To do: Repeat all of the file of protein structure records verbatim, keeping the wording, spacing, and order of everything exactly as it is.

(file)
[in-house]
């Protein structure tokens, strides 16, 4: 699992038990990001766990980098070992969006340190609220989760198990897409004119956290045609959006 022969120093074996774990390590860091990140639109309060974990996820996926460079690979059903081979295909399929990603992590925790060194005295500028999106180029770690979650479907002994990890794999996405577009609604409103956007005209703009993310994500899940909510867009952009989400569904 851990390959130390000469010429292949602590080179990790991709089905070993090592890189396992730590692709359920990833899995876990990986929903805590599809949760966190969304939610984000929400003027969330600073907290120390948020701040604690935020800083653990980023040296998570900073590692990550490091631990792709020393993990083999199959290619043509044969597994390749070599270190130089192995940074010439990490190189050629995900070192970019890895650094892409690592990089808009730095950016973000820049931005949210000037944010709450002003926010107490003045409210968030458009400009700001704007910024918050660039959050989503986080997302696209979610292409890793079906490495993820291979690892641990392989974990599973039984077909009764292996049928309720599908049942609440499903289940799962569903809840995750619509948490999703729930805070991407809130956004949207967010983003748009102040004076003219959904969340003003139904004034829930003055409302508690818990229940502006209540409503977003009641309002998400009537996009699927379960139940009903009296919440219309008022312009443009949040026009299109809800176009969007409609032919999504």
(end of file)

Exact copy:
[in-house]
């Protein structure tokens, strides 16, 4: 699992038990990001766990980098070992969006340190609220989760198990897409004119956290045609959006 022969120093074996774990390590860091990140639109309060974990996820996926460079690979059903081979295909399929990603992590925790060194005295500028999106180029770690979650479907002994990890794999996405577009609604409103956007005209703009993310994500899940909510867009952009989400569904 851990390959130390000469010429292949602590080179990790991709089905070993090592890189396992730590692709359920990833899995876990990986929903805590599809949760966190969304939610984000929400003027969330600073907290120390948020701040604690935020800083653990980023040296998570900073590692990550490091631990792709020393993990083999199959290619043509044969597994390749070599270190130089192995940074010439990490190189050629995900070192970019890895650094892409690592990089808009730095950016973000820049931005949210000037944010709450002003926010107490003045409210968030458009400009700001704007910024918050660039959050989503986080997302696209979610292409890793079906490495993820291979690892641990392989974990599973039984077909009764292996049928309720599908049942609440499903289940799962569903809840995750619509948490999703729930805070991407809130956004949207967010983003748009102040004076003219959904969340003003139904004034829930003055409302508690818990229940502006209540409503977003009641309002998400009537996009699927379960139940009903009296919440219309008022312009443009949040026009299109809800176009969007409609032919999504």